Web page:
Okay…cool. But what’s a bump map then?

Bump Maps

Bump maps are pretty much old-school normal maps that barely anyone uses anymore.

Bump map - Normal Map

Bump map – Normal Map | Image-Credit: Unity

They’re images that represent height values using a 256 color gradient from black to white.

Black means that it’s indented and white means that it’s extruded. And gray means that the surface of the texture is at the same height as the model, meaning that it doesn’t change anything—gray can also be thought of as the “base purple” of a normal map.

No bump/normal map vs Bump map vs Normal Map

Dimitri Parkin (Link)

Bump maps have generally been phased out in favor of normal maps because they can store more information than a bump map.

A bump map can only really show height information; whereas normal maps can show angle information as well.

This means that normal maps can capture a more realistic depiction of the detail compared to a bump map.

When to Use Bump Maps

Don’t use bump maps. Just use normal maps.

From a technical point of view, bump maps aren’t as large file size-wise compared to normal maps, so if you’re really, really, really tight on the VRAM, you could potentially downgrade to bump maps to save you a couple of MBs.

But that’s a very niche reason. 99% of people don’t need to worry about that.

So yeah, just use normal maps. They’re better in pretty much every way.

Displacement Maps

Normal maps give your models fake depth, displacement maps give your models actual depth.

Bump map vs Normal map vs Displacement map

Image-Source (Texturebook)

You can think of a displacement map like a bump or normal map on steroids.

It’s basically a texture map just like a bump map but is made to displace and manipulate actual geometry, meaning that shadows and silhouettes are also affected and the lighting will also look as accurate as having handmade displacements.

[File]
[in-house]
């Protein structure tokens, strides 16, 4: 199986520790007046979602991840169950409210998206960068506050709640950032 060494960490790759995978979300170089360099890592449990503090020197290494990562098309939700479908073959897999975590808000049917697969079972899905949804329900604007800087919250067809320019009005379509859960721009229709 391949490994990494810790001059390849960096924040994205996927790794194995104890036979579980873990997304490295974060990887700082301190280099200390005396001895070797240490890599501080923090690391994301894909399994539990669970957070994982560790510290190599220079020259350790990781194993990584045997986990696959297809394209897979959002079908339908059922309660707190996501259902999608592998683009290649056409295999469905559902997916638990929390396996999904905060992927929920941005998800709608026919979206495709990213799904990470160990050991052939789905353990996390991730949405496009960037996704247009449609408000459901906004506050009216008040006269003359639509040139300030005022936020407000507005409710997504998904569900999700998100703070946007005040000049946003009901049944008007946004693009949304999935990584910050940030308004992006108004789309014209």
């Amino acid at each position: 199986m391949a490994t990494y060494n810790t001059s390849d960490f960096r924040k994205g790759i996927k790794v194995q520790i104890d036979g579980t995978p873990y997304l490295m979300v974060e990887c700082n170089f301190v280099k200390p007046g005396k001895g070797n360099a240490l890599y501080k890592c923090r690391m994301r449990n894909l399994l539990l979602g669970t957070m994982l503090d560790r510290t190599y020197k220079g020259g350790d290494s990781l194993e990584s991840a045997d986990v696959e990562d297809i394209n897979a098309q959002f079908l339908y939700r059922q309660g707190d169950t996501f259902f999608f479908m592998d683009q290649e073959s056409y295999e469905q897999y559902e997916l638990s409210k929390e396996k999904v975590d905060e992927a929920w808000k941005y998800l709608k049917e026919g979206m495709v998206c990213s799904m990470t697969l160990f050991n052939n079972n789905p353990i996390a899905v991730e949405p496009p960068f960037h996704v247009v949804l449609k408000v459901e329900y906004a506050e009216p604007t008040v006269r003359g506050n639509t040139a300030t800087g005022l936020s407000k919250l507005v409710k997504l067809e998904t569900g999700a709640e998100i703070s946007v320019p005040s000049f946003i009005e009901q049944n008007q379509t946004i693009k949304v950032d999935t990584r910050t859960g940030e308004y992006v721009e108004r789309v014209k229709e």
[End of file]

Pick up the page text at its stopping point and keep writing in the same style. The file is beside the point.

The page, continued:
But, there’s a major catch. You need geometry to actually display anything.

Put a displacement map on a plane with four vertices and you’ll get nothing.

There’s also the fact that displacement maps are pretty heavy on computers and render engines because of all the detail.

Not to mention that not all render engines support displacement maps.

So why even bother with them?

When to Use Displacement Maps

Hand modeling minute details is a pain in the a**—Ahem. It’s a very slow process, so if you want lots of actual geometric detail quickly, you use displacement maps.

A model using displacement map

Image-Credit: CGCookie

It’s usually not very efficient to hand model tiny details over and over again.

It’s a ton of work. So why not speed it up with a displacement map?

Just subdivide your surface a couple of times or use micro-poly displacement features, and then slap on a displacement map and you’ve got tons of fine detail in minutes compared to the hours it would’ve taken you to hand paint/model them.

Other Maps

Height Maps

It’s a different name for a displacement map.

Height map texture

Texture-Credit: 3D Mapper

Yep. It’s as simple as that. If a displacement map is for minute details, you can think of a height map as a displacement map for huge details, by which I mean details like the mountains and valleys of earth.

Model of mountains and valleys created using Height Map

Image-Credit: Adrien Vallecilla

Bump maps and displacement maps and height maps can be used interchangeably sometimes, but in general:

  • Bump Map – Small fake details
  • Displacement Map – Small real details
  • Height Map – Large real details

When to Use Height Maps

Do you want to create a landscape really fast? Do you want the landscape to look good from a distance?

Then terrain height maps are for you. Just like any sort of texture map, they won’t give you the same quality as hand creating a landscape, but that’s a ton of work, and if you just want a pretty-looking bird’s-eye view of some landscape, there’s no point bothering with all that work.